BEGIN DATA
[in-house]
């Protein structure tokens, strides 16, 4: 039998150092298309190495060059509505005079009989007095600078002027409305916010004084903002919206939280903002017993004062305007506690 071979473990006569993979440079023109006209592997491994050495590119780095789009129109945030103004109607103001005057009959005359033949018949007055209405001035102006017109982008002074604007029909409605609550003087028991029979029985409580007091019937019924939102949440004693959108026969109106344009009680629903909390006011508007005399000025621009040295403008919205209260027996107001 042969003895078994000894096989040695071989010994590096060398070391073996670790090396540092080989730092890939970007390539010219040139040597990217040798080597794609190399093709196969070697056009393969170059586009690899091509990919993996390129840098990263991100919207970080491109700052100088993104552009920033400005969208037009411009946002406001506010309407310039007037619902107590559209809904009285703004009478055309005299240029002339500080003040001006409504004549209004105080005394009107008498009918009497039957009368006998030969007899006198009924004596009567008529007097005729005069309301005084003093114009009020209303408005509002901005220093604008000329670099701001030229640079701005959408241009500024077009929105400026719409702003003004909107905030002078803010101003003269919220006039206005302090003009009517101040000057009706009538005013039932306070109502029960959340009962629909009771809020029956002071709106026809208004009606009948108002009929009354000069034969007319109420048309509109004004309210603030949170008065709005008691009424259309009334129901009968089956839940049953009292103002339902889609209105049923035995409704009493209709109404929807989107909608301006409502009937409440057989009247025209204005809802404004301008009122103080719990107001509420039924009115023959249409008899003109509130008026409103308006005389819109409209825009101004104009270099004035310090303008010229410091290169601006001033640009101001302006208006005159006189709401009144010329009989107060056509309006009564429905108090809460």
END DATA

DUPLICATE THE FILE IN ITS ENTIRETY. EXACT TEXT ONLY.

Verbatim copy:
[in-house]
């Protein structure tokens, strides 16, 4: 039998150092298309190495060059509505005079009989007095600078002027409305916010004084903002919206939280903002017993004062305007506690 071979473990006569993979440079023109006209592997491994050495590119780095789009129109945030103004109607103001005057009959005359033949018949007055209405001035102006017109982008002074604007029909409605609550003087028991029979029985409580007091019937019924939102949440004693959108026969109106344009009680629903909390006011508007005399000025621009040295403008919205209260027996107001 042969003895078994000894096989040695071989010994590096060398070391073996670790090396540092080989730092890939970007390539010219040139040597990217040798080597794609190399093709196969070697056009393969170059586009690899091509990919993996390129840098990263991100919207970080491109700052100088993104552009920033400005969208037009411009946002406001506010309407310039007037619902107590559209809904009285703004009478055309005299240029002339500080003040001006409504004549209004105080005394009107008498009918009497039957009368006998030969007899006198009924004596009567008529007097005729005069309301005084003093114009009020209303408005509002901005220093604008000329670099701001030229640079701005959408241009500024077009929105400026719409702003003004909107905030002078803010101003003269919220006039206005302090003009009517101040000057009706009538005013039932306070109502029960959340009962629909009771809020029956002071709106026809208004009606009948108002009929009354000069034969007319109420048309509109004004309210603030949170008065709005008691009424259309009334129901009968089956839940049953009292103002339902889609209105049923035995409704009493209709109404929807989107909608301006409502009937409440057989009247025209204005809802404004301008009122103080719990107001509420039924009115023959249409008899003109509130008026409103308006005389819109409209825009101004104009270099004035310090303008010229410091290169601006001033640009101001302006208006005159006189709401009144010329009989107060056509309006009564429905108090809460």